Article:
May I suggest a passage of Scripture that you might like to hang out with for an extended time of study? It is the intriguing story found in 2 Samuel 24 and 1 Chronicles 21. You might recall reading or hearing it before. King David decides to take a census of all the fighting men in Israel, despite the objections of his highest general. This act angers God, for David is trusting his military might rather than placing his trust in the Lord. God sends his prophet Gad to see David. The king is told God offers him 3 different punishments for his sin, and David gets to choose which one. His choice results in 70,000 men of Israel dying. God stays the hand of the angel enforcing His judgment as he approaches Jerusalem. David repents and God tells him to build an altar on the threshing floor of Aruanah the Jebusite, located outside of Jerusalem. David then has a conversation with Aruanah about purchasing his winnowing floor. Aruanah wants to donate it to David and the king wants to pay him full price. In the process David makes that powerful statement, “I will not take for the Lord what is yours, or sacrifice a burnt offering that costs me nothing” (1 Chronicles 21:24b). Once the sacrifice is offered God sends fire down to consume it and tells the angel of judgment to sheath his sword.
As you read both passages you’ll find differences in the numbers counted in the census and in the price David paid for Aruanah’s land. It is fascinating to study how scholars try and explain those differences. But I hope you delve deeper into the areas of sin, judgment, sacrifice, grace and mercy as you analyze this story. For me I spent some time thinking about David’s sin of not trusting the Lord. That happens quite often as I trust in my strength, my ingenuity, and my wisdom. As I think about my financial responsibilities I often look to my bank account before talking to the Lord. I worry instead of casting my care on the Lord (1 Peter 5:7). Maybe you, too, are guilty of not putting all your trust in the Lord.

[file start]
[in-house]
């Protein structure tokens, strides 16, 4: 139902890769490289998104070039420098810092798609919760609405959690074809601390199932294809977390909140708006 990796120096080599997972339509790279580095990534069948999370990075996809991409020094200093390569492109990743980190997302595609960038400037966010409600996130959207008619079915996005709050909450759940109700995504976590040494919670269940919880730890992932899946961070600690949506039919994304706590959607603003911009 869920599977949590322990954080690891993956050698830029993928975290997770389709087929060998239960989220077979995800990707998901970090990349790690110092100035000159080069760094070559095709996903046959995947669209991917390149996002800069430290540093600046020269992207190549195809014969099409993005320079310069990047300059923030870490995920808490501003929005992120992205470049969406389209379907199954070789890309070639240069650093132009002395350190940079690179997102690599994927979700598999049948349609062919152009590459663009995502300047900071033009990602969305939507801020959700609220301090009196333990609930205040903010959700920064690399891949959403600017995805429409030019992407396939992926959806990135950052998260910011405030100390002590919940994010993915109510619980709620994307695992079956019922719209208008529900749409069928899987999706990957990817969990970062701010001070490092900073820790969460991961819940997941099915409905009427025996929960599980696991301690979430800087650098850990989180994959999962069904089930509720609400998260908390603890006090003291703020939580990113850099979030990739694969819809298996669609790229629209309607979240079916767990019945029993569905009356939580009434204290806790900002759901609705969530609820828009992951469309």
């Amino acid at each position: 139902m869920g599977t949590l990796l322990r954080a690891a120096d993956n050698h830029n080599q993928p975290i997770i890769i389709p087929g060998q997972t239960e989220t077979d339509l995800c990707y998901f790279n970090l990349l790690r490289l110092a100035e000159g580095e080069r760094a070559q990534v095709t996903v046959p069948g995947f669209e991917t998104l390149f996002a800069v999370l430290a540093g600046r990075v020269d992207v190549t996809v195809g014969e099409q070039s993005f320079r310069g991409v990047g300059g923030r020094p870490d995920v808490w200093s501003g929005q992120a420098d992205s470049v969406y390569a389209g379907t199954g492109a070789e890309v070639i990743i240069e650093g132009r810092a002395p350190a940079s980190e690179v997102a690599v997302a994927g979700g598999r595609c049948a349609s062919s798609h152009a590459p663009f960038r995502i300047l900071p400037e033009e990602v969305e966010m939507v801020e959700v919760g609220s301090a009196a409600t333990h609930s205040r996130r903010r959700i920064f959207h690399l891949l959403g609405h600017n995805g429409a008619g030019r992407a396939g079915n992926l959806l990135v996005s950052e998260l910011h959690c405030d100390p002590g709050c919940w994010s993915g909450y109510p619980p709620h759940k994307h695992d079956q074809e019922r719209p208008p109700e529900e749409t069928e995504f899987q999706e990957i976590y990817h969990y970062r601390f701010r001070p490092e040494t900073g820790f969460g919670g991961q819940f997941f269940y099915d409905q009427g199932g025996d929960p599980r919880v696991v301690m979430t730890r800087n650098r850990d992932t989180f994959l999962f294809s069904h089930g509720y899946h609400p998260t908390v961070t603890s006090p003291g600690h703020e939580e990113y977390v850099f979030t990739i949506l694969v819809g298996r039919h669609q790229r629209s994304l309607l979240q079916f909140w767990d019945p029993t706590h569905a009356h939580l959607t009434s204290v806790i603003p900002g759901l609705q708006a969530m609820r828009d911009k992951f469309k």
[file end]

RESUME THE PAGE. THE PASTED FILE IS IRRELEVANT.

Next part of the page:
I spent some time considering God’s punishment for David’s sin. That took me in several directions. God sees my sin as more serious than I do. All three choices David was presented with were severe judgments. In addition, God has truly blessed me with mercy in that none of my grievous sins has received a similar punishment as was poured out because of David’s sin. God stayed the sword of the angel because of His love and compassion; things could have been far worse.
David’s statement shared above drew a lot of my attention – that he will not offer sacrifice and worship that costs him nothing. Wow, that eliminates much of my so-called praise and worship. What should it cost you and I to worship? Hear the heart of David. “I won’t skimp”, he said. “I won’t cheat God. Yes, I failed Him in the past. But my heart is devoted to Him.” Our forgiveness cost Jesus everything. Our worship should be filled with humbling of ourselves before God, of repentance, of expressed praise, of generous giving, of living our lives out for God’s glory, and of stepping out of our comfort zones to reach others for Christ.
I also noticed that 1 Chronicles 21 is tied in with 22:1 and following. David not only bought Aruanah’s threshing floor, but probably his whole estate. The threshing floor was enough land to build an altar and to sacrifice to the Lord. Why buy the whole land? Because upon that land eventually the temple built by Solomon would stand. A little study reveals that Aruanah’s land rested on Mount Moriah. Remember where you’ve heard about that place before? Yes, that is where Abraham took his son Isaac and offered him to the Lord as a sacrifice – only to be stopped by God (Genesis 22). So Solomon’s temple and the temple in use when Jesus walked this earth were both sitting on Mount Moriah. Let the Spirit lead you in thinking about that for a while.
One last truth became emphasized for me. David’s sin – ugly and serious – brought about great tragedy with the death of so many. David’s true repentance resulted in God’s forgiveness (fire consuming sacrifice and angel sheathing his sword). And then out of this disastrous situation God’s temple would be erected at the place of sacrifice. Can God really work all things out for His glory and our good (Romans 8:28)? The answer is an overwhelming “Yes!” Out of the ashes of David’s sacrifice would rise a temple where God would be continually worshiped and where individuals would be continually blessed. A look at these two passages will truly underscore how great and awesome is our God. I hope you can hang out with this enthralling story sometime soon.